Europe's youngest FIDE Trainer

by Sagar Shah
3/16/2019 – He became an IM at the age of 19. The next logical step would have been to work towards his GM title. But Armin Juhasz from Hungary had different plans. He decided to devote his time towards becoming a trainer. Working hard on the subject he was able to create a World under-12 champion, a Hungarian champion and much more. What attracted the youngster to the field of training at such a young age? How does he prepare and what according to him are the qualities that a good coach must have? IM SAGAR SHAH decided to find out. | Photo: www.theophoto.hu

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On this DVD GM Adrian Mikhalchishin presents games of the World Champions of the past to explain typical patterns and strategic concepts of these games and to show how grandmasters apply these ideas today.

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"My students’ success [is] more important"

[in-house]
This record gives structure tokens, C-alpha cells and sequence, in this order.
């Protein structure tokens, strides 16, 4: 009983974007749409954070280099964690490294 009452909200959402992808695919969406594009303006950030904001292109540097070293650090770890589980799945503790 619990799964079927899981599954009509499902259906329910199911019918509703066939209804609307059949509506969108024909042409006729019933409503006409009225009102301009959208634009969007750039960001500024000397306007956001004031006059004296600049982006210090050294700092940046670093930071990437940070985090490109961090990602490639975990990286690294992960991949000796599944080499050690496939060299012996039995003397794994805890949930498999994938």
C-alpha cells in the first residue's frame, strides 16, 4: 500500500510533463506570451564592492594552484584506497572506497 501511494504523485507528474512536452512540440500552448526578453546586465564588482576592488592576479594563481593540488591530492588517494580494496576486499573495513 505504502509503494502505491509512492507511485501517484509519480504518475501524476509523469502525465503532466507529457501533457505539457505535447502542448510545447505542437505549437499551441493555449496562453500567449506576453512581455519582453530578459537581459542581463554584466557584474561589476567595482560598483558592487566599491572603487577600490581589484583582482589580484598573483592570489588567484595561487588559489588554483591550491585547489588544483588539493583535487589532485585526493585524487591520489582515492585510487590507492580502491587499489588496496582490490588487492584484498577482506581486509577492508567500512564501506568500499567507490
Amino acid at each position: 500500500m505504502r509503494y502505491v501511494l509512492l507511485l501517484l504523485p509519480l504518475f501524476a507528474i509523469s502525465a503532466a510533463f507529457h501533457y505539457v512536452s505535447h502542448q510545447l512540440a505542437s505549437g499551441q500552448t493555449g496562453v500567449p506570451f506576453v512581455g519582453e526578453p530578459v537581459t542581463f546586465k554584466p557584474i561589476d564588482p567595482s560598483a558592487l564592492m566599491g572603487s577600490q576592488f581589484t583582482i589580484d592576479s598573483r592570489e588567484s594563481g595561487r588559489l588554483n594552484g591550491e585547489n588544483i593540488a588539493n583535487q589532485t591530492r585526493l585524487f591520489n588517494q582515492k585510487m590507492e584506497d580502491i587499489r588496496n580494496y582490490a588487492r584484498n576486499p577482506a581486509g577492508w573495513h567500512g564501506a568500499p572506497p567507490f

Armin Juhasz

Training is an experienced man's job, at least that was the pre-conceived notion. Well, not anymore. Youngsters are taking up to the field of training players and their superior practical experience often gives them an edge over the grey-haired trainers. 

20-year-old Armin Juhasz, from Hungary, is the second youngest FIDE Trainer (FT) in the world. He is also the youngest FT in Europe and a full-time chess trainer from a very young age. The interesting thing is that Armin is an International Master, but instead of going for the GM title, he wants to train other talented youngsters.

Why?

We, ourselves, were curious and so we got in touch with the youngster for an interview that gives you insights into the world of "young trainers". How they work, how they function and how serious they are about their craft.


Sagar Shah (SS): Armin, you are just 20 years old and you are a FIDE Trainer. That makes you the second youngest FIDE Trainer in the world and youngest in Europe! Doesn't this feel odd?

Armin Juhasz (AJ): I know it is unusual for a young person like myself to receive such a prestigious coaching title. But I worked really hard for this. So let me just seize the opportunity to thank my family and my coaches for all their support. Hungary has long-standing chess traditions, and I am glad that I am able to contribute towards it. 

SS: You are also an IM. Instead of trying for the GM title, why did you decide to become a trainer?